In this study, we compared 3 different clot-activator gel tubes to a glass reference tube and
evaluated the effect of storage time on 30 different biochemical analytes.
Material and Methods: Blood samples were collected in 4 types of tubes: an additive- and gel-free
glass tube and three different clot-activator tubes containing gel (Samplix, Vacuette, and Vacutainer). In
addition to comparison with the glass tube, stability analyses were performed in Samplix, Vacuette, and
Vacutainer tubes after storage for 48 hours at +4°C.
Results: Clinically important differences were found for sodium (-0.29, bias), potassium (2.35) and
magnesium (2.78) in Samplix; for sodium (-0.27), potassium (2.82), lactate dehydrogenase (4.47) and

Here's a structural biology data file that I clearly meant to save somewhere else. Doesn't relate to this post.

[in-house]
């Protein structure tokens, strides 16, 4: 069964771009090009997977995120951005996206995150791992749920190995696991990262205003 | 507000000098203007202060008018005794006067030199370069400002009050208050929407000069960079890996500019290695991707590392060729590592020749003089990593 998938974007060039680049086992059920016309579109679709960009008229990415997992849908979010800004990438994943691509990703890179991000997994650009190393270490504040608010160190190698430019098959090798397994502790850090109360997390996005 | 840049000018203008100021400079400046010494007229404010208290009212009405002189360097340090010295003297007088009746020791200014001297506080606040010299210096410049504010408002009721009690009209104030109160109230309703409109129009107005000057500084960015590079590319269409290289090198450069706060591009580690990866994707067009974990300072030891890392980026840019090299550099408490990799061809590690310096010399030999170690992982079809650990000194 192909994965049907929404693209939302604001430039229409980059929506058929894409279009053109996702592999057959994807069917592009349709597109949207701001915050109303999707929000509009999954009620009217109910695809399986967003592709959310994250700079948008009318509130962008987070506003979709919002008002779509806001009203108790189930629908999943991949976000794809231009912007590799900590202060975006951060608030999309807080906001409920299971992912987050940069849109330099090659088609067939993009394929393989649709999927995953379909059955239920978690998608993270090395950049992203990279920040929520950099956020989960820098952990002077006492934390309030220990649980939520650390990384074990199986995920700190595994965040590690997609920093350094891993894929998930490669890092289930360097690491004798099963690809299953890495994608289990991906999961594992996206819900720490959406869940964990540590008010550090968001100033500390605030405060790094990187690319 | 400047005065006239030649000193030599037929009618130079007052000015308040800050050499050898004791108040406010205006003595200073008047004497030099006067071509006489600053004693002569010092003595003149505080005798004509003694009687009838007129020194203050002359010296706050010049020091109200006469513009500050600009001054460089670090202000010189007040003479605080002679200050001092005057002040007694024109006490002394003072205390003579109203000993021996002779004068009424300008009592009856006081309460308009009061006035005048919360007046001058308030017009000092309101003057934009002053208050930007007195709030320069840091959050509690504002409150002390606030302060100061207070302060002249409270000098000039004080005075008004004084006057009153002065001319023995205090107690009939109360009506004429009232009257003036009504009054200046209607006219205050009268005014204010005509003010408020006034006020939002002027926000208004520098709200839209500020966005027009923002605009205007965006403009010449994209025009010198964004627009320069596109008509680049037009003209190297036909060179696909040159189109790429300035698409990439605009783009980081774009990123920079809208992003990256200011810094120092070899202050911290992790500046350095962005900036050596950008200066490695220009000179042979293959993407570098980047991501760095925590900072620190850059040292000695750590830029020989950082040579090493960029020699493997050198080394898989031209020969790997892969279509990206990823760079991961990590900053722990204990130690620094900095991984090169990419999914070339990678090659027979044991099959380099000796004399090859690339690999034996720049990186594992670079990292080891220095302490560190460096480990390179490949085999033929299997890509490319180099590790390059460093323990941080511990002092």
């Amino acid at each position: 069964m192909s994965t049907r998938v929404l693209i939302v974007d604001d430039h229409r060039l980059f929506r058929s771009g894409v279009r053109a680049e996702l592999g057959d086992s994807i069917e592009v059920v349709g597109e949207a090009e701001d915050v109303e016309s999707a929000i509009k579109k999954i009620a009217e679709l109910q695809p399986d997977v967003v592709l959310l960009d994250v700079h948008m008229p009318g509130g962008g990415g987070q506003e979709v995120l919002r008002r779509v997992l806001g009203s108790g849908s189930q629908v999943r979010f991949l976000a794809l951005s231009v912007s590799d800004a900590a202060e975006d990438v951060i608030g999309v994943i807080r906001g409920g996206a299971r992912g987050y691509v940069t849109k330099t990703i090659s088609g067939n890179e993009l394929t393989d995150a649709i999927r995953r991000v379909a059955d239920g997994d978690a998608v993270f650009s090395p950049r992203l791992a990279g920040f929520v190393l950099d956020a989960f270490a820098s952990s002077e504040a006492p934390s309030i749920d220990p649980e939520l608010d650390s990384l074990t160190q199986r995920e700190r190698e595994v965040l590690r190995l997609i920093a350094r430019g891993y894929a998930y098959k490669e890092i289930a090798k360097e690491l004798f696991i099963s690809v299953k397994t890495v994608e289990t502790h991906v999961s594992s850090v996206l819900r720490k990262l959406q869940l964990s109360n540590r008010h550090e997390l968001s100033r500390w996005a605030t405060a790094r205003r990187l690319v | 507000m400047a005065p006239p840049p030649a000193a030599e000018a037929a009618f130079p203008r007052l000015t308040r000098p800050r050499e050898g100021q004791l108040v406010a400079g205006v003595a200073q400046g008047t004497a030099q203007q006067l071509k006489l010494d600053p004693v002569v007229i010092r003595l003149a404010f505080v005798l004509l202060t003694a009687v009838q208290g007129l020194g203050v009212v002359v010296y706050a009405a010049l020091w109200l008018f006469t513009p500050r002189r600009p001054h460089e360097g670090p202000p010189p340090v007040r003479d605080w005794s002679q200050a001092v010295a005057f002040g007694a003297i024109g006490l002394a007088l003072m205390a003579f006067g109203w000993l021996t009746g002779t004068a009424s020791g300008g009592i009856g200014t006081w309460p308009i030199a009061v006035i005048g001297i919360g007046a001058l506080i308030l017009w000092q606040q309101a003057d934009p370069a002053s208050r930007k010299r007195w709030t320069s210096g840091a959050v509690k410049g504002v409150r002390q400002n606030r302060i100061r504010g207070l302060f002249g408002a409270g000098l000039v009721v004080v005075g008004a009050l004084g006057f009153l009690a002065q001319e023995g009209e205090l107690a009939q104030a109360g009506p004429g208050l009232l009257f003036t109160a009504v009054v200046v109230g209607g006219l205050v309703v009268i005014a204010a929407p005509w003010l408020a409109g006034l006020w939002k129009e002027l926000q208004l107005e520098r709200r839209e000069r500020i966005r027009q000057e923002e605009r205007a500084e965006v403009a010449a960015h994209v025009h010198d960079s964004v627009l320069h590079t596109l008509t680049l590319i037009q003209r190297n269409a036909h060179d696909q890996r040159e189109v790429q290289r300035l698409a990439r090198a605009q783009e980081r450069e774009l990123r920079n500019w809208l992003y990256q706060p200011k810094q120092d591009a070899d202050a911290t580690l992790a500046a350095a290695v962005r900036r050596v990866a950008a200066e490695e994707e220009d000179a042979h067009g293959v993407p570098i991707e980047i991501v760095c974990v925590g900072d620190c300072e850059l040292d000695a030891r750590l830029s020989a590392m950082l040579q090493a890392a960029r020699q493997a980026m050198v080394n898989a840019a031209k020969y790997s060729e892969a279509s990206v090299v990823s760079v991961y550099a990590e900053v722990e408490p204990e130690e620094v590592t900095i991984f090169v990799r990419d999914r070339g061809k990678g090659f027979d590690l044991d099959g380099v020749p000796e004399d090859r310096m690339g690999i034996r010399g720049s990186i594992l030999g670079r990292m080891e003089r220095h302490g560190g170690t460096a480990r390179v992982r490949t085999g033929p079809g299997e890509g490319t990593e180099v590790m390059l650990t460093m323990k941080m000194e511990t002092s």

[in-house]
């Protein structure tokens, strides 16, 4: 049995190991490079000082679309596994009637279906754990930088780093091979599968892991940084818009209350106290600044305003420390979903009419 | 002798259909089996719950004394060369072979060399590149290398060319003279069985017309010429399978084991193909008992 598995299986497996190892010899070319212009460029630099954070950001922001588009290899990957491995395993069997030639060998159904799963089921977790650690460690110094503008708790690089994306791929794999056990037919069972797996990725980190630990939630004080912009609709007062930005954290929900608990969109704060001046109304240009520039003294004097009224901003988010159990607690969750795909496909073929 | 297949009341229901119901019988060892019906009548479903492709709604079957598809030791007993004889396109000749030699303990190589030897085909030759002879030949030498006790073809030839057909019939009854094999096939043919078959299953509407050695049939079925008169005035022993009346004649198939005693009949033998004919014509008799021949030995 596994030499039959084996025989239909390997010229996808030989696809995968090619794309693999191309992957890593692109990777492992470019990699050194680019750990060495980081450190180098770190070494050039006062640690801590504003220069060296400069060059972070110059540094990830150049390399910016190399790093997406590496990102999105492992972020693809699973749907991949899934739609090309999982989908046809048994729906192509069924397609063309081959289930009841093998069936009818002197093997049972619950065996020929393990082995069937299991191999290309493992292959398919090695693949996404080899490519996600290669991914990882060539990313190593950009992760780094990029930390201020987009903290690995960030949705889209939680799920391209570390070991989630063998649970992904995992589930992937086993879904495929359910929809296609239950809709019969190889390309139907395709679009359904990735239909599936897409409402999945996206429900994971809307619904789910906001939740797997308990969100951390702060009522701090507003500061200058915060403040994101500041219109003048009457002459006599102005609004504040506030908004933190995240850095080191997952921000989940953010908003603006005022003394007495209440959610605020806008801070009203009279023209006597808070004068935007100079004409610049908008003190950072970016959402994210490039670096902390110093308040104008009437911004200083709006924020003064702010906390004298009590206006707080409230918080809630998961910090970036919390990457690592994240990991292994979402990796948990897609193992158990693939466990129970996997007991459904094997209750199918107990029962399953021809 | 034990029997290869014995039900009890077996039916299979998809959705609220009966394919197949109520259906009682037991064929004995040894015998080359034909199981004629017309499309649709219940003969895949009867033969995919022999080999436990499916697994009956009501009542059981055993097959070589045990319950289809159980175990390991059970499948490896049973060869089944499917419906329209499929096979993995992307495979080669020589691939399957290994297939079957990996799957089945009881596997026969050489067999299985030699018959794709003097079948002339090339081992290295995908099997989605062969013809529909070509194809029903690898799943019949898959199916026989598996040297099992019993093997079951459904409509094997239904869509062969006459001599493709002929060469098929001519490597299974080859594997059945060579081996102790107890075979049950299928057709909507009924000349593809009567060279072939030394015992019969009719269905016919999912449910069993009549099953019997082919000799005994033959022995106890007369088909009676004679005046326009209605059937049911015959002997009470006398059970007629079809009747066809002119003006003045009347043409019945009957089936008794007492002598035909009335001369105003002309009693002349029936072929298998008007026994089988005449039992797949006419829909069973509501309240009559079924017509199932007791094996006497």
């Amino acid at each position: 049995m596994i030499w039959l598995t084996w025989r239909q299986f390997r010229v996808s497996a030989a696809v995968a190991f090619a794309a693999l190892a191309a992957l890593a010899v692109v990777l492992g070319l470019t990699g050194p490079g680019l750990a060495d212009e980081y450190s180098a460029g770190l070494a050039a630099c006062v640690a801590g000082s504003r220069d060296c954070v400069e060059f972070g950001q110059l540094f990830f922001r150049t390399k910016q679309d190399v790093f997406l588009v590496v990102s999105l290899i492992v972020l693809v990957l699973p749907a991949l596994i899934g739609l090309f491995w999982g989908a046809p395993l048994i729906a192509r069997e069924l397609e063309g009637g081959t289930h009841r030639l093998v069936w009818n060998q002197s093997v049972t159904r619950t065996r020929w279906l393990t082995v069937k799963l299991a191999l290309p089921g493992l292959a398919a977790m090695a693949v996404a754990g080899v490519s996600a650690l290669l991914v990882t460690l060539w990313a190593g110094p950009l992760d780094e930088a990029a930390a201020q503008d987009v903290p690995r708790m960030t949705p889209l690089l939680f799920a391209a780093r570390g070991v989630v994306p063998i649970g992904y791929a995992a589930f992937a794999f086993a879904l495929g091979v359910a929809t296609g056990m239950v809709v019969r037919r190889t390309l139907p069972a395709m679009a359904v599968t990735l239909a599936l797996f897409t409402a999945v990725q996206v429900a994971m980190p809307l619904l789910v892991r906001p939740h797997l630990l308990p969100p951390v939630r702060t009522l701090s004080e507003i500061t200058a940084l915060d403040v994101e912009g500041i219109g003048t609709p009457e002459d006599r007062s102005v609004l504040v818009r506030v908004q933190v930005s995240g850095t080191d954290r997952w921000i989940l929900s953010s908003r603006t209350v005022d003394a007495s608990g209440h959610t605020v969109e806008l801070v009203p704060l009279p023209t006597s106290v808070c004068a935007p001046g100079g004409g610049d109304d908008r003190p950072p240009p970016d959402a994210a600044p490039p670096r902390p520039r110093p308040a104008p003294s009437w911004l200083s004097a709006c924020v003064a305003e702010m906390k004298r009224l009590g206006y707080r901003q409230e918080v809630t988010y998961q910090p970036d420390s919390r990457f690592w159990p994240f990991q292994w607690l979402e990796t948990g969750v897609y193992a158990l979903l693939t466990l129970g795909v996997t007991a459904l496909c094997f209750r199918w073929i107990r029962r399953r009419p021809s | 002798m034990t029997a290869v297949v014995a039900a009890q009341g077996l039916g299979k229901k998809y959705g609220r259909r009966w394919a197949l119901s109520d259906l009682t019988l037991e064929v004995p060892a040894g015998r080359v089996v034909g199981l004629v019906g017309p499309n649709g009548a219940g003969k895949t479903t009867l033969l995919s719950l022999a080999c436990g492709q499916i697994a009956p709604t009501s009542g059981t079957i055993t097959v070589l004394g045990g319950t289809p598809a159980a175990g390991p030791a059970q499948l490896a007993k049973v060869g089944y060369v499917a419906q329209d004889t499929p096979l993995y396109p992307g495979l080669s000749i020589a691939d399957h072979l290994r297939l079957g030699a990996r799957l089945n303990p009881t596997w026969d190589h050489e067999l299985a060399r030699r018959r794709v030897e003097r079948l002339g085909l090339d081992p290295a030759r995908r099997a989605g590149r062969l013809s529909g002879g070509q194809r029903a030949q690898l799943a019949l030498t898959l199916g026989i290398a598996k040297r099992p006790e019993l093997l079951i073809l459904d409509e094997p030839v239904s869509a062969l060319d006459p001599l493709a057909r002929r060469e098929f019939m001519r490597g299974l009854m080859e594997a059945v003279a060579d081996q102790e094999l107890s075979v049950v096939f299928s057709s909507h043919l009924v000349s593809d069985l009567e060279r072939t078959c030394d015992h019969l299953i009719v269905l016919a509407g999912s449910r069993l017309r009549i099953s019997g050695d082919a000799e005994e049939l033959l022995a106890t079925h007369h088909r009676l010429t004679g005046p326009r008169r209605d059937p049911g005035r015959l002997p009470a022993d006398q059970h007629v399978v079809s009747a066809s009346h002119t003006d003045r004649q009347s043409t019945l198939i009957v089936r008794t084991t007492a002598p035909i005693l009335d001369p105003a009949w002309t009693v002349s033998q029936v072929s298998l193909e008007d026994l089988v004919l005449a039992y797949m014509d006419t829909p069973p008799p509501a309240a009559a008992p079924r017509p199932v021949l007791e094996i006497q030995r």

magnesium (2.46) in Vacuette; and for calcium (-1.56), chloride (0.66), potassium (3.54), lactate
dehydrogenase (9.11) and sodium (0.38) in Vacutainer. At the end of the 48 hours, analytes that
demonstrated instability were chloride (1.01), potassium (2.69), sodium (0.54), and total protein (1.95)
in Samplix; chloride (1.11), potassium (2.06), and sodium (0.84) in Vacuette; and calcium (1.28),
chloride (0.64), free T3 (-8.87), glucose (2.76), potassium (2.19), sodium (0.65), and total protein (2.15)
Conclusion: Various blood collection tubes (BCTs) with different contents may cause clinically
important differences in test results. Therefore, each laboratory should verify the reference range
transfer or create its own reference range before using a new BCT. It should also be noted that all
clinical chemistry or immunological test analytes may not remain stable in BCTs up to 48 hours.